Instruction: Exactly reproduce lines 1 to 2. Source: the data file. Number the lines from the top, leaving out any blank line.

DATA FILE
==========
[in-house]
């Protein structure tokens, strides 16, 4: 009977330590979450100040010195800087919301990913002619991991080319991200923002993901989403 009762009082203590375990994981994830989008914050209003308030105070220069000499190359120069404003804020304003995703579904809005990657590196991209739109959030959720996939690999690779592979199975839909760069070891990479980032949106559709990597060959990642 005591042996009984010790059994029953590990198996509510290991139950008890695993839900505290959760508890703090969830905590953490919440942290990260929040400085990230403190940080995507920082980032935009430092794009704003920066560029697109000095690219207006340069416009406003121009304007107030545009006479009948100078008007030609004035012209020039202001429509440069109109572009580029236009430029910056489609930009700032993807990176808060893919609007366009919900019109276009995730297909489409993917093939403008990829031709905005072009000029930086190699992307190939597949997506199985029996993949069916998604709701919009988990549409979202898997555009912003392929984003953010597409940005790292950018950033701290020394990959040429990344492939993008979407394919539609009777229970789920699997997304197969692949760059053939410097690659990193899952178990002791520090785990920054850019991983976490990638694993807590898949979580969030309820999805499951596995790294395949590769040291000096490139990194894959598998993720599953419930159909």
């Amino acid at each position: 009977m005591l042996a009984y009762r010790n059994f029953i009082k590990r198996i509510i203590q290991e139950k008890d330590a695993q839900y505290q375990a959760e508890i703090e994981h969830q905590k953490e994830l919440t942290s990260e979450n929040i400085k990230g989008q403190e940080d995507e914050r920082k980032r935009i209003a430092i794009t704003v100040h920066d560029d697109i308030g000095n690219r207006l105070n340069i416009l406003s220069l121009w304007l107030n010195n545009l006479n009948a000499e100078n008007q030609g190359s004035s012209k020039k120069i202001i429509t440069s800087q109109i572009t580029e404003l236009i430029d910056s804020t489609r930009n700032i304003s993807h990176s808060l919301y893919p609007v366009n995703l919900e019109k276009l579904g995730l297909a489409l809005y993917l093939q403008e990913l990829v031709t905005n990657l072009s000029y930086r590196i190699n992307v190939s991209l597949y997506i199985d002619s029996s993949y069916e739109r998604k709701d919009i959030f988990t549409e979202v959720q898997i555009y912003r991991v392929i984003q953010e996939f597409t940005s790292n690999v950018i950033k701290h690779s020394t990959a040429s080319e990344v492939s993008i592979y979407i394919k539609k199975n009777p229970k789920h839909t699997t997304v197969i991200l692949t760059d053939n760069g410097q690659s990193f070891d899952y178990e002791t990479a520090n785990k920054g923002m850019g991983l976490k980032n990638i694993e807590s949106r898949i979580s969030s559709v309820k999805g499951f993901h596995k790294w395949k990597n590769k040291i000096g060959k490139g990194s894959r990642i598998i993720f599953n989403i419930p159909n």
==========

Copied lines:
[in-house]
């Protein structure tokens, strides 16, 4: 009977330590979450100040010195800087919301990913002619991991080319991200923002993901989403 009762009082203590375990994981994830989008914050209003308030105070220069000499190359120069404003804020304003995703579904809005990657590196991209739109959030959720996939690999690779592979199975839909760069070891990479980032949106559709990597060959990642 005591042996009984010790059994029953590990198996509510290991139950008890695993839900505290959760508890703090969830905590953490919440942290990260929040400085990230403190940080995507920082980032935009430092794009704003920066560029697109000095690219207006340069416009406003121009304007107030545009006479009948100078008007030609004035012209020039202001429509440069109109572009580029236009430029910056489609930009700032993807990176808060893919609007366009919900019109276009995730297909489409993917093939403008990829031709905005072009000029930086190699992307190939597949997506199985029996993949069916998604709701919009988990549409979202898997555009912003392929984003953010597409940005790292950018950033701290020394990959040429990344492939993008979407394919539609009777229970789920699997997304197969692949760059053939410097690659990193899952178990002791520090785990920054850019991983976490990638694993807590898949979580969030309820999805499951596995790294395949590769040291000096490139990194894959598998993720599953419930159909």